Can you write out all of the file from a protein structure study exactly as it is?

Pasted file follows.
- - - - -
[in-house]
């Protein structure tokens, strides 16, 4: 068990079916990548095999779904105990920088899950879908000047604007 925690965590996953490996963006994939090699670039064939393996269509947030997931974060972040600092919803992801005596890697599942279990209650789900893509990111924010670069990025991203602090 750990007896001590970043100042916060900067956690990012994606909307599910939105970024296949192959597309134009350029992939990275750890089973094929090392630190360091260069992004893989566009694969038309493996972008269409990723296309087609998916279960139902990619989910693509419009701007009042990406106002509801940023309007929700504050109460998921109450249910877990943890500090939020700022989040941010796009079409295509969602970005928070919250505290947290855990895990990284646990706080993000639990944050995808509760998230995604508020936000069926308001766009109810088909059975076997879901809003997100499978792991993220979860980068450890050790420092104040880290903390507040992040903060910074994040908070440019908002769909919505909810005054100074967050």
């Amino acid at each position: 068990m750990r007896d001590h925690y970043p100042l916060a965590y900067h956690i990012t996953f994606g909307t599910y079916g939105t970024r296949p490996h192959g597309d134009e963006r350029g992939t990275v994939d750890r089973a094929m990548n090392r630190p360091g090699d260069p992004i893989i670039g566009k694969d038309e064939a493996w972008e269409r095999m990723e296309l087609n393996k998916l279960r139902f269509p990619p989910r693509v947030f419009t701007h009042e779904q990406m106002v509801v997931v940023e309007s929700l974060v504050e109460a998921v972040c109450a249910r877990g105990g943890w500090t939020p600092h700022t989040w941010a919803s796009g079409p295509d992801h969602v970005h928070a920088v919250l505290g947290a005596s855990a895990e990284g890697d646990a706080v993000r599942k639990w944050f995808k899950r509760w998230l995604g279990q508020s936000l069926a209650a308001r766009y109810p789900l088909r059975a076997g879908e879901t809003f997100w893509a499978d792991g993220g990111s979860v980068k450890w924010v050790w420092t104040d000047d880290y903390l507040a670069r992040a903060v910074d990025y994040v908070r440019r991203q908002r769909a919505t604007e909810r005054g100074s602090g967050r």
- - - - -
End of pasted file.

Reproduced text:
[in-house]
């Protein structure tokens, strides 16, 4: 068990079916990548095999779904105990920088899950879908000047604007 925690965590996953490996963006994939090699670039064939393996269509947030997931974060972040600092919803992801005596890697599942279990209650789900893509990111924010670069990025991203602090 750990007896001590970043100042916060900067956690990012994606909307599910939105970024296949192959597309134009350029992939990275750890089973094929090392630190360091260069992004893989566009694969038309493996972008269409990723296309087609998916279960139902990619989910693509419009701007009042990406106002509801940023309007929700504050109460998921109450249910877990943890500090939020700022989040941010796009079409295509969602970005928070919250505290947290855990895990990284646990706080993000639990944050995808509760998230995604508020936000069926308001766009109810088909059975076997879901809003997100499978792991993220979860980068450890050790420092104040880290903390507040992040903060910074994040908070440019908002769909919505909810005054100074967050």
């Amino acid at each position: 068990m750990r007896d001590h925690y970043p100042l916060a965590y900067h956690i990012t996953f994606g909307t599910y079916g939105t970024r296949p490996h192959g597309d134009e963006r350029g992939t990275v994939d750890r089973a094929m990548n090392r630190p360091g090699d260069p992004i893989i670039g566009k694969d038309e064939a493996w972008e269409r095999m990723e296309l087609n393996k998916l279960r139902f269509p990619p989910r693509v947030f419009t701007h009042e779904q990406m106002v509801v997931v940023e309007s929700l974060v504050e109460a998921v972040c109450a249910r877990g105990g943890w500090t939020p600092h700022t989040w941010a919803s796009g079409p295509d992801h969602v970005h928070a920088v919250l505290g947290a005596s855990a895990e990284g890697d646990a706080v993000r599942k639990w944050f995808k899950r509760w998230l995604g279990q508020s936000l069926a209650a308001r766009y109810p789900l088909r059975a076997g879908e879901t809003f997100w893509a499978d792991g993220g990111s979860v980068k450890w924010v050790w420092t104040d000047d880290y903390l507040a670069r992040a903060v910074d990025y994040v908070r440019r991203q908002r769909a919505t604007e909810r005054g100074s602090g967050r």